The city of Elkhart’s commercial compact controversy has evolved over five months. To keep track of all the twists and turns, here’s a quick recap with links to some of the stories.
LATE LAST YEAR: After much debate, council approves new policies that set forth sewer rate hikes and expands the use of compact fees for customers outside of the city. The effort to shift residential and commercial customers to the existing compact policy is an attempt to level the playing field for all customers. For commercial customers, though, the change would result in much higher bills.
The council’s approval process is slow. And most of the attention is focused on a provision that would have provided a discounted rate for non-profits, namely, the RV/MH Hall of Fame. Much of the tension stems from an earlier agreement in which Mayor Dick Moore agreed to forgive more than $100,000 in sewer debt from the RV Hall.
Almost entirely overlooked during council debate is the impact the shift would have on commercial customers who would begin paying sewer under the compact policy. Council members later express regret over passing the related ordinance.
EARLY JANUARY: Outrage from commercial customers surfaces quickly and the city delays implementing the change while Moore considers options.
FEB. 4: Moore proposes a compromise that would phase in the new sewer charges over two years to the businesses shifting to the compact policy.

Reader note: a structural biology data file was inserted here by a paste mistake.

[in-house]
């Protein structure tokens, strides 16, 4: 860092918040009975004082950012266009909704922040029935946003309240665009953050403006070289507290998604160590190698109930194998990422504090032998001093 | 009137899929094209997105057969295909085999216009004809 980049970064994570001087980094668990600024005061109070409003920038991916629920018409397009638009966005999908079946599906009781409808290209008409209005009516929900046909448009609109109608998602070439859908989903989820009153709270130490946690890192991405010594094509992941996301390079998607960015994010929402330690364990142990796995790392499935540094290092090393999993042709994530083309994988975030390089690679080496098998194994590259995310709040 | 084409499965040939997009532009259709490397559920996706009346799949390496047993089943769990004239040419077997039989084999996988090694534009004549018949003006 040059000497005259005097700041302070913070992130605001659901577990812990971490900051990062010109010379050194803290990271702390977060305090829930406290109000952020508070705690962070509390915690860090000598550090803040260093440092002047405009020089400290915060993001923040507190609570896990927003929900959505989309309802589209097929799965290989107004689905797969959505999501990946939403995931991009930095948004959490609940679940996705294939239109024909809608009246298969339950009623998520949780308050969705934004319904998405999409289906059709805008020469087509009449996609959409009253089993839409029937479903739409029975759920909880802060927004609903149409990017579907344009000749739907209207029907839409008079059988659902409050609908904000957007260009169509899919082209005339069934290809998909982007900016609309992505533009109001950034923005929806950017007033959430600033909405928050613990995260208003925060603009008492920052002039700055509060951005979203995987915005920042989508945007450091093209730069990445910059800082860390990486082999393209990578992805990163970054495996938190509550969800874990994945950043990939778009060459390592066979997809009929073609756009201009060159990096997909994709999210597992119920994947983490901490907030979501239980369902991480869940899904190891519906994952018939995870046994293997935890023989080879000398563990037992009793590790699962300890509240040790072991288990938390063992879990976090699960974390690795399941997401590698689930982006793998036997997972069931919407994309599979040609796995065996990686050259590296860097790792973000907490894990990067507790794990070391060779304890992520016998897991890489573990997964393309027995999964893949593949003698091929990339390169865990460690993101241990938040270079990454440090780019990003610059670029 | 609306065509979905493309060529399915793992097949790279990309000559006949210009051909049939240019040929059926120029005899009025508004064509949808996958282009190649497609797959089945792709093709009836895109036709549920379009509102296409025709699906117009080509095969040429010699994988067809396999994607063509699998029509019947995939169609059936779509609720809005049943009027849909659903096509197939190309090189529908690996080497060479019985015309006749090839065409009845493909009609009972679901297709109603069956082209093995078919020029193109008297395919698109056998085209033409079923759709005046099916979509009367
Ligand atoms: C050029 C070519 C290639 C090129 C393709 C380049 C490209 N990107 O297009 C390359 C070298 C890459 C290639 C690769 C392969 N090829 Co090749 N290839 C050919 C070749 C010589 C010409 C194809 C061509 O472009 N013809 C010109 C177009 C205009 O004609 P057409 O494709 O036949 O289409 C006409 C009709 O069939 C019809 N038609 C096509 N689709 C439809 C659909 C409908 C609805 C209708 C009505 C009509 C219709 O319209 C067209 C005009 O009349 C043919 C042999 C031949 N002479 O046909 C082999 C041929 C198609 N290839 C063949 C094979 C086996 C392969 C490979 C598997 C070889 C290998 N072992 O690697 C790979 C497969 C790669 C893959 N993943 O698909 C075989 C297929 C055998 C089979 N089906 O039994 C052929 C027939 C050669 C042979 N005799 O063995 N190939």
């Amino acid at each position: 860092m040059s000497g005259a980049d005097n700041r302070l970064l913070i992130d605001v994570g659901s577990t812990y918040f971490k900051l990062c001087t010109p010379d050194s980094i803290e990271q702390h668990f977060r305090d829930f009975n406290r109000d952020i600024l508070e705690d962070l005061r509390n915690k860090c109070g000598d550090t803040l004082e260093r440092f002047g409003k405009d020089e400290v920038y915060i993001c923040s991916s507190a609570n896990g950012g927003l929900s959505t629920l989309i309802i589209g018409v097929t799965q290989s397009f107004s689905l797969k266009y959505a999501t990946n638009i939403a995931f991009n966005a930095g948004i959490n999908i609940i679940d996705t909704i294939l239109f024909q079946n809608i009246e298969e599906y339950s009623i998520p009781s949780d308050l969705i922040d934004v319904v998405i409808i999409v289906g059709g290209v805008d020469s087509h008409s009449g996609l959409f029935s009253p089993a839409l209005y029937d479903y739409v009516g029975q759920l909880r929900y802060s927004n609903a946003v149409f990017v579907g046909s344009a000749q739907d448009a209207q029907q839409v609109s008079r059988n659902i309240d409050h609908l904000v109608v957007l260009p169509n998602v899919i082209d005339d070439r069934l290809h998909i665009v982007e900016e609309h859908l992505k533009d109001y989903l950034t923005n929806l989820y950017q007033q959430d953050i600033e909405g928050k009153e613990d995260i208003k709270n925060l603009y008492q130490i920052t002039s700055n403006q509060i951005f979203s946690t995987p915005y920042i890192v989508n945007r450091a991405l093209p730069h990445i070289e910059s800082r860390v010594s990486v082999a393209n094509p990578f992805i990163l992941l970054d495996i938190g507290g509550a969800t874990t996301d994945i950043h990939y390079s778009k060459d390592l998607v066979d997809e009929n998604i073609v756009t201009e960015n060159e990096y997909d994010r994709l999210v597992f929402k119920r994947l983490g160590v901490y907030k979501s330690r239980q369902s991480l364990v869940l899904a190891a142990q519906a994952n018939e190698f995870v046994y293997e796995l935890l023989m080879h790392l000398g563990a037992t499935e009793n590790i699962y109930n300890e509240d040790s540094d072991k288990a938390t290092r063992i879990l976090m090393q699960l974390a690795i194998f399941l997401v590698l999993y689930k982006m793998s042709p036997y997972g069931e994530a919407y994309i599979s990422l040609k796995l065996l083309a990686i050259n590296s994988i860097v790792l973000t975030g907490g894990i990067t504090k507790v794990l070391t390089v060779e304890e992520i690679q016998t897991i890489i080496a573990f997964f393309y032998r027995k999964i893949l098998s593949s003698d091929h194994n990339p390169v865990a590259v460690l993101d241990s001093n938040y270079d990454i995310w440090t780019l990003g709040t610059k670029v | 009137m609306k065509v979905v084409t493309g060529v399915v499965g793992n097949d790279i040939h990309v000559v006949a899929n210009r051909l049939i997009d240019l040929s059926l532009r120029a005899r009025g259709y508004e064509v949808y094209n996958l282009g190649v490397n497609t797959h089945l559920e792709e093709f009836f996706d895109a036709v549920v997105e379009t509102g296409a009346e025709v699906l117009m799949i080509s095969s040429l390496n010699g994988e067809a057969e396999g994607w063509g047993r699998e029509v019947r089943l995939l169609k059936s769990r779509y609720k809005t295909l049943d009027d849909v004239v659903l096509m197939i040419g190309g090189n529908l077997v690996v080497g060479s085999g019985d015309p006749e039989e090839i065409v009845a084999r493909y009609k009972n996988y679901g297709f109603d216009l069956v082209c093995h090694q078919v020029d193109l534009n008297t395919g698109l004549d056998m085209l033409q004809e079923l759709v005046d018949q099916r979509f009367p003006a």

March 4: A month later, council approves the phase in despite a continued uproar from businesses. Numerous council members say the compromise is a stop-gap measure and council president Ron Troyer says he will seek an alternative plan.
MARCH 7: Moore, realizing council may very well pursue its own plan, announces he will revisit the issue and is willing to meet with business owners to draft a solution.
MARCH 18: After a chaotic meeting in which the mayor left before business owners could further vent their concerns, Moore cancels a meeting with business reps. He then reschedules after a few days. Troyer vows to renew his effort to look at an alternative.
MARCH 22: Moore announces a new compromise in which the compact policy would be known as PILOT (payment in lieu of taxes) and rely on a revised formula (from the compact policy) based on 50 percent of assessed property value instead of 75 percent.
THE NEXT CHAPTER: It looks as if the issue could simmer until next Monday, April 1, when Moore will likely submit his PILOT proposal.
Given Moore’s new plan, Troyer will be faced with deciding whether to continue to pursue an alternative.